(photo credit: Shmuel Bar-Am)
On the shores of a flowing stream just south of Lake Kinneret stands a large tombstone with a beautiful engraved picture. Also chiseled into the stone is the following touching inscription: "Here lies Booba, who faithfully plowed [the fields] . . . May she long be remembered in the history of [Kvutzat] Kinneret."
Booba, in case you haven't guessed, was a horse! Visit Booba's grave on a fabulous walk along sparkling waters that begins at the Yardenit baptismal site on Highway 90 northwest of Tzemah Junction and ends at the Kinneret Cemetery above the lake. If you don't have two cars, walk back on the road about a kilometer back to Yardenit to pick up your vehicle.
Over the centuries, the Jordan River came to symbolize ritual purity and holiness. This belief dates back to the works of John the Baptist, whose followers "went out to him from Jerusalem and all Judea and the whole region of the Jordan. Confessing their sins, they were baptized by him in the Jordan River" (Matthew 3:5-6). John is also believed to have immersed his cousin, Jesus of Nazareth, in the Jordan River - somewhere between the Sea of Galilee and the Dead Sea.
The traditional site of Jesus's baptism (Katzer el Yehud) is located near Jericho and the point where the Children of Israel crossed into the Promised Land. However, until recently, this area was out of bounds for security reasons. As a result, the Yardenit Baptismal Site near Kibbutz Kinneret became, and remains, a focal point for hundreds of thousands of modern pilgrims. Clad in flowing white robes, they completely submerge themselves in the water as their priest or minister offers up a prayer.
While a relatively simple site until the year 2000, today Yardenit boasts a large, beautiful stone Visitors' Center with a souvenir shop, restaurant and several baptismal areas. Popular gift items include bottles of holy water: three for ten dollars! The area is beautifully landscaped, and there is wheelchair access into the water.
Now for your walk. Cross the road across from the parking lot and head into a eucalyptus grove - one of the oldest in the country. Brought here from Australia long ago, the trees flower in winter, so you will have to return another time to find that the bloom is located within a bill-shaped pod whose top falls off to expose the light green blossom inside. Pick a leaf and roll it up to make a great duck call! A favorite story suggests how eucalyptus trees got their name. It seems that farmers in the Jordan River Valley built tin roofs on their shacks and at night, when the trees banged on the rooftops, the noise was so frightening that the women would cry "oy - that knocks" (oy, klipts in Yiddish).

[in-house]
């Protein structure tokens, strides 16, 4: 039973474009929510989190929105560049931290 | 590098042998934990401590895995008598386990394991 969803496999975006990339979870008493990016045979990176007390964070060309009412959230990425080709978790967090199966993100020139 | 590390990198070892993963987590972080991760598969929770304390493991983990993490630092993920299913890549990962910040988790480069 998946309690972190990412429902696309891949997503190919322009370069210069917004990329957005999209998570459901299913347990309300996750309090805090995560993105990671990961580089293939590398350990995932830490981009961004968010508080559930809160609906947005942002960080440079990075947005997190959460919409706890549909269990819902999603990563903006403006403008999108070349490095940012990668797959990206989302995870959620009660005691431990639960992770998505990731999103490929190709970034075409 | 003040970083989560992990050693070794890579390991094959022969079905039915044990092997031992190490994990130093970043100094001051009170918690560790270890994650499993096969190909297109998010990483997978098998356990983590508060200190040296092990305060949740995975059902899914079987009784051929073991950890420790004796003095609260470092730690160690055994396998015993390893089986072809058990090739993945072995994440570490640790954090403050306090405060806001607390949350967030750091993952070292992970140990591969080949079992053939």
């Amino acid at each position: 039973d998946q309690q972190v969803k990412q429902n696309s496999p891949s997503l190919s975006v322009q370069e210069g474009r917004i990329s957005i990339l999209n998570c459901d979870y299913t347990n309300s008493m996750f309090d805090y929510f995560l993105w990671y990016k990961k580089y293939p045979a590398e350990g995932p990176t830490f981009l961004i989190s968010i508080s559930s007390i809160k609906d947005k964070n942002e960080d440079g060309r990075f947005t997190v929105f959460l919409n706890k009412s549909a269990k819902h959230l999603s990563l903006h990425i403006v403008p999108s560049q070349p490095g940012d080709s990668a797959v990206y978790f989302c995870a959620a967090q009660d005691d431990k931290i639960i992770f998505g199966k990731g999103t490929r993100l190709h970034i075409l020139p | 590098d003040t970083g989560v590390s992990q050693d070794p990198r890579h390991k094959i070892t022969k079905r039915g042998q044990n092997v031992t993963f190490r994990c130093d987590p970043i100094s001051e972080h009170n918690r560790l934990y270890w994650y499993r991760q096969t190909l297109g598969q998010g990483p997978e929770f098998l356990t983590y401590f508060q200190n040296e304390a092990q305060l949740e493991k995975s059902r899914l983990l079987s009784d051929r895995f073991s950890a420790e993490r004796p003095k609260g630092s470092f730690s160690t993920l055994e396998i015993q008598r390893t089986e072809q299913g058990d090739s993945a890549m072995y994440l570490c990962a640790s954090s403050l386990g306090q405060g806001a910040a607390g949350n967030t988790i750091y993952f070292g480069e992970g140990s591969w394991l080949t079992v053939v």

This eucalyptus grove is famous as the inspiration for the late Naomi Shemer's song of that name. Indeed, a large rock is engraved with words from Shemer's song - along with a second, written by the poetess Rahel.
The building under the trees dates back almost a hundred years. Called Beit Hamotor (The Motor House) in Hebrew (!) this restored structure was constructed in 1910 and housed the first pumping station in modern Israel. Three pioneers from Kinneret Farm/Courtyard (a "school" for new immigrants who aspired to become farmers) resided within; using the water they pumped from the Jordan River they grew vegetables, cotton and wheat.
Kinneret Farm not only prepared young immigrants from Eastern Europe for a life of physical labor, but also acted as a breeding ground for revolutionary concepts. Indeed, Kinneret Farm was a hotbed of socialism and Zionism, and its pioneers founded the first kvutza (small collective farm) Deganya, in 1911, and the first moshav, Nahalal. It was at Kinneret Farm that the Hagana was born, and out of Kinneret Farm came the Histadrut, consumer cooperatives and more. One of the most unusual innovations was the agricultural school for women, run by an early feminist. Women learned to raise chickens and run a cowshed, skills that took them out of the kitchen and into the fields with the men.
Now for an absolutely enchanting nature walk, where birds abound and all kinds of trees and water foliage are reflected in gleaming waters.
Water from the Jordan was once pumped into the pools you pass on this jaunt, and glossy rivulets and shimmering streams belong to the river as well.
Enjoy the sight of spur-winged plovers, stunning birds that hang out between the pools and streams. Some people call them "diplomats" because they are coated in black, wear white "shirts" and sport black "top hats." When they stand, they even appear to bow! The spur-winged plover has a quill on each wing to fend off its enemies and enjoys an interesting lifestyle. Once a couple mates, the two birds stay together for as long as they live. When one dies, the other does not mate again. Should you hear it make an incredible amount of noise, you will know that another bird has invaded its territory.